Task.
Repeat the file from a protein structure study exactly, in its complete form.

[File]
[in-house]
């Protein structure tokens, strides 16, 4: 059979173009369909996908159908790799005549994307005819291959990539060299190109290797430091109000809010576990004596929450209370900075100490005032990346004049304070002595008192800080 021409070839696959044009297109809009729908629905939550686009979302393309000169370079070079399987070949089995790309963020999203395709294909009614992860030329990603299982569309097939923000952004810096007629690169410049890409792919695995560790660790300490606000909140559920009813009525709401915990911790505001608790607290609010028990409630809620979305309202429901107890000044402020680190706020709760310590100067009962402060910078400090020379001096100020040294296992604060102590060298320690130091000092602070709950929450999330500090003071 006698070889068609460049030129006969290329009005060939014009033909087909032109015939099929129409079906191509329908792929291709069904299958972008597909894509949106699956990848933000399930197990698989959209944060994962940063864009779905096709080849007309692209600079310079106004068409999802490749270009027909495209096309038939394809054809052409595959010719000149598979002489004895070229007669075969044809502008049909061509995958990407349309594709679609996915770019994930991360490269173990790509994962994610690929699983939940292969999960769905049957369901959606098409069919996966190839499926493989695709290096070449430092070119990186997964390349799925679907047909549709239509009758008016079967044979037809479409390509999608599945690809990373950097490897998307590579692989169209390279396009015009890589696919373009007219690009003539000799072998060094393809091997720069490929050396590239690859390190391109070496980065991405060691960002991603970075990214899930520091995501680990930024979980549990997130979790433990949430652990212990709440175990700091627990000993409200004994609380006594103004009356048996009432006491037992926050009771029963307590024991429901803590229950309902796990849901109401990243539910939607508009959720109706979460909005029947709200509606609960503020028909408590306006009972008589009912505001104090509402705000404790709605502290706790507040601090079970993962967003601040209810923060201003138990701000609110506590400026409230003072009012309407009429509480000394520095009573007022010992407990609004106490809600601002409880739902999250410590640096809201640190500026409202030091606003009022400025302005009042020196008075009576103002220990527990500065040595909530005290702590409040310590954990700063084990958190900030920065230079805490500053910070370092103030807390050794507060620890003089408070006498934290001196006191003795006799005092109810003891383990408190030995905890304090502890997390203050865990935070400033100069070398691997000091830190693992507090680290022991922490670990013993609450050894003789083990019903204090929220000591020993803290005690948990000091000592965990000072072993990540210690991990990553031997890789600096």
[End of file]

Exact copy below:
[in-house]
């Protein structure tokens, strides 16, 4: 059979173009369909996908159908790799005549994307005819291959990539060299190109290797430091109000809010576990004596929450209370900075100490005032990346004049304070002595008192800080 021409070839696959044009297109809009729908629905939550686009979302393309000169370079070079399987070949089995790309963020999203395709294909009614992860030329990603299982569309097939923000952004810096007629690169410049890409792919695995560790660790300490606000909140559920009813009525709401915990911790505001608790607290609010028990409630809620979305309202429901107890000044402020680190706020709760310590100067009962402060910078400090020379001096100020040294296992604060102590060298320690130091000092602070709950929450999330500090003071 006698070889068609460049030129006969290329009005060939014009033909087909032109015939099929129409079906191509329908792929291709069904299958972008597909894509949106699956990848933000399930197990698989959209944060994962940063864009779905096709080849007309692209600079310079106004068409999802490749270009027909495209096309038939394809054809052409595959010719000149598979002489004895070229007669075969044809502008049909061509995958990407349309594709679609996915770019994930991360490269173990790509994962994610690929699983939940292969999960769905049957369901959606098409069919996966190839499926493989695709290096070449430092070119990186997964390349799925679907047909549709239509009758008016079967044979037809479409390509999608599945690809990373950097490897998307590579692989169209390279396009015009890589696919373009007219690009003539000799072998060094393809091997720069490929050396590239690859390190391109070496980065991405060691960002991603970075990214899930520091995501680990930024979980549990997130979790433990949430652990212990709440175990700091627990000993409200004994609380006594103004009356048996009432006491037992926050009771029963307590024991429901803590229950309902796990849901109401990243539910939607508009959720109706979460909005029947709200509606609960503020028909408590306006009972008589009912505001104090509402705000404790709605502290706790507040601090079970993962967003601040209810923060201003138990701000609110506590400026409230003072009012309407009429509480000394520095009573007022010992407990609004106490809600601002409880739902999250410590640096809201640190500026409202030091606003009022400025302005009042020196008075009576103002220990527990500065040595909530005290702590409040310590954990700063084990958190900030920065230079805490500053910070370092103030807390050794507060620890003089408070006498934290001196006191003795006799005092109810003891383990408190030995905890304090502890997390203050865990935070400033100069070398691997000091830190693992507090680290022991922490670990013993609450050894003789083990019903204090929220000591020993803290005690948990000091000592965990000072072993990540210690991990990553031997890789600096």